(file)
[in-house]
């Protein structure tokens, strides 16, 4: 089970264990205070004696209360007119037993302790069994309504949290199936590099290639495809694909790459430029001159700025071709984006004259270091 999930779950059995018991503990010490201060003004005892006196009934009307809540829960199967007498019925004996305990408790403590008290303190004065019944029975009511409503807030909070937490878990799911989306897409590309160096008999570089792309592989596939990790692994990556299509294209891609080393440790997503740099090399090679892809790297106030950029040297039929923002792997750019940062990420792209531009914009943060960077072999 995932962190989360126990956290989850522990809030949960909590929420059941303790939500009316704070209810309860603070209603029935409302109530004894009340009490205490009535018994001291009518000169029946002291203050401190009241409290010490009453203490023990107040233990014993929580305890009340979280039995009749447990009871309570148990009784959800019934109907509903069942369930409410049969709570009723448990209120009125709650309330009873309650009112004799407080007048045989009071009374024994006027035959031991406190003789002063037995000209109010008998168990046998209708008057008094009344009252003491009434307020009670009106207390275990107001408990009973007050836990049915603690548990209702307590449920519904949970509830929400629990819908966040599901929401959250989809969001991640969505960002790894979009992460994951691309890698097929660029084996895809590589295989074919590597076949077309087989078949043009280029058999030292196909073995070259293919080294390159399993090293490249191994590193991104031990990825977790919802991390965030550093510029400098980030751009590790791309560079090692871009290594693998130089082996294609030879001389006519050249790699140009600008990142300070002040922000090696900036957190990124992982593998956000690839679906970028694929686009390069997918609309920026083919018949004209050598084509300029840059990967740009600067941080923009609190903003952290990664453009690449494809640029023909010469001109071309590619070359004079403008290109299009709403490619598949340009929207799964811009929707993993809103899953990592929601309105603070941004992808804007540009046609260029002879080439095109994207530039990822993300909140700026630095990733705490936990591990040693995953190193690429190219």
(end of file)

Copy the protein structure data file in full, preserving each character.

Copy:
[in-house]
């Protein structure tokens, strides 16, 4: 089970264990205070004696209360007119037993302790069994309504949290199936590099290639495809694909790459430029001159700025071709984006004259270091 999930779950059995018991503990010490201060003004005892006196009934009307809540829960199967007498019925004996305990408790403590008290303190004065019944029975009511409503807030909070937490878990799911989306897409590309160096008999570089792309592989596939990790692994990556299509294209891609080393440790997503740099090399090679892809790297106030950029040297039929923002792997750019940062990420792209531009914009943060960077072999 995932962190989360126990956290989850522990809030949960909590929420059941303790939500009316704070209810309860603070209603029935409302109530004894009340009490205490009535018994001291009518000169029946002291203050401190009241409290010490009453203490023990107040233990014993929580305890009340979280039995009749447990009871309570148990009784959800019934109907509903069942369930409410049969709570009723448990209120009125709650309330009873309650009112004799407080007048045989009071009374024994006027035959031991406190003789002063037995000209109010008998168990046998209708008057008094009344009252003491009434307020009670009106207390275990107001408990009973007050836990049915603690548990209702307590449920519904949970509830929400629990819908966040599901929401959250989809969001991640969505960002790894979009992460994951691309890698097929660029084996895809590589295989074919590597076949077309087989078949043009280029058999030292196909073995070259293919080294390159399993090293490249191994590193991104031990990825977790919802991390965030550093510029400098980030751009590790791309560079090692871009290594693998130089082996294609030879001389006519050249790699140009600008990142300070002040922000090696900036957190990124992982593998956000690839679906970028694929686009390069997918609309920026083919018949004209050598084509300029840059990967740009600067941080923009609190903003952290990664453009690449494809640029023909010469001109071309590619070359004079403008290109299009709403490619598949340009929207799964811009929707993993809103899953990592929601309105603070941004992808804007540009046609260029002879080439095109994207530039990822993300909140700026630095990733705490936990591990040693995953190193690429190219």